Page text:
9. Give yourself time

In a society where everything moves fast and where we solve all our problems with a click, we’re not used to taking time. Adapting to our new role as a parent, caring for our baby, and getting comfortable breastfeeding, can take time, days or even weeks. We must give ourselves time to develop our new skills and develop our confidence to discover the pleasure of being a parent.

10. Surround yourself with Support

The first weeks with a baby can be intense and demanding. This is especially true when breastfeeding is difficult at the beginning. Therefore, it is essential to have the support of your loved ones (spouse, family and friends) so you can concentrate on your baby and set up your breastfeeding. The support is not to take care of the baby but more to take care of the house (cleaning, washing, meals), you as a new mother and older children. I also recommend finding a breastfeeding peer or counselor, as it is recognized that this kind of support extends the duration of breastfeeding. You can also contact Nourri-Source, La Leche League, a nurse from your CLSC or a Board Certified Lactation Consultant in private practice. Finally, there are many associations that organize activities for new mothers and allow them to exchange, share and help each other.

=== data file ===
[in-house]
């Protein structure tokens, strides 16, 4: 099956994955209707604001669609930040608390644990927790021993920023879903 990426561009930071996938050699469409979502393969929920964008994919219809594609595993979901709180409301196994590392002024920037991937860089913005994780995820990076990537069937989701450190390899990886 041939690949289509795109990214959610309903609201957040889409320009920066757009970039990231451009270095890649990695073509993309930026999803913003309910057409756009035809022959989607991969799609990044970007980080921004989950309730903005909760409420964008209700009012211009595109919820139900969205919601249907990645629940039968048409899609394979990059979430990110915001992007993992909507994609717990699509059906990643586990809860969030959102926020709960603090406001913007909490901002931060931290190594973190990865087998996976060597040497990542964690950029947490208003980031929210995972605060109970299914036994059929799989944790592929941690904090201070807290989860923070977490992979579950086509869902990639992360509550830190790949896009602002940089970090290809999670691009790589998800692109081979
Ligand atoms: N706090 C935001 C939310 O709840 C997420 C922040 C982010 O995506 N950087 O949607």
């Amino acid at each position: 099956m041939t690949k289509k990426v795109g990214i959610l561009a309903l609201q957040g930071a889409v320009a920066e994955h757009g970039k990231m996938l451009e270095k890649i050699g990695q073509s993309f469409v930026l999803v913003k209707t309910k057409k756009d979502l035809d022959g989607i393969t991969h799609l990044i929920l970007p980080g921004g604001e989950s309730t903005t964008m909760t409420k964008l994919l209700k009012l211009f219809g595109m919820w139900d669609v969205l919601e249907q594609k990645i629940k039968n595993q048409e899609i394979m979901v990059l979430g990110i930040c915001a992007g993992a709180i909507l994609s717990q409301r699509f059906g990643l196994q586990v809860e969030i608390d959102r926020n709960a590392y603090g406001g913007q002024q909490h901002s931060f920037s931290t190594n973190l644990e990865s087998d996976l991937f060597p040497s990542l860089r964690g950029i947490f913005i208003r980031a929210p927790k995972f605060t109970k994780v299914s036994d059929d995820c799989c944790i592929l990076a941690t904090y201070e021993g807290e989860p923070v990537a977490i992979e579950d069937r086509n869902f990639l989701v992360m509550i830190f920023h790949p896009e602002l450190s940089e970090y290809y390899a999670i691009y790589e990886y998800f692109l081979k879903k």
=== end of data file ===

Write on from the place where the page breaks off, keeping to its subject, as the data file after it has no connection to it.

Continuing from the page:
And you? How did your breastfeeding relationship begin? Tell us!


Marie-Caroline Bergouignan

Consultante en lactation IBCLC

Au service de votre allaitement



This post was originally written in French and translated by Momzelle in English


  • Mieux vivre avec notre enfant de la grossesse à deux ans, INSPQ, 2015, pages 148-151
  • Peripartum breastfeeding management for the healthy mother and infant at term, revision 2013, Academy of Breastfeeding Medicine, clinical protocol #5



Ressources :

  • Nourri-Source 1-866-948-5160 – 514-948-9877



  • La Ligue La Leche 1 866 ALLAITER (1 866 255-2483)



  • Association Québécoise des Consultantes en lactation IBCLC


You can share this article without further permission, provided it is used exclusively in its entirety and in contexts where the “International Code of Marketing of Breastmilk Substitutes” WHO is respected. The text of Marie-Caroline Bergouignan, Lactation Consultant IBCLC, was sponsored by Momzelle inc. This statement is considered an integral part of the text and therefore must be part of the broadcast.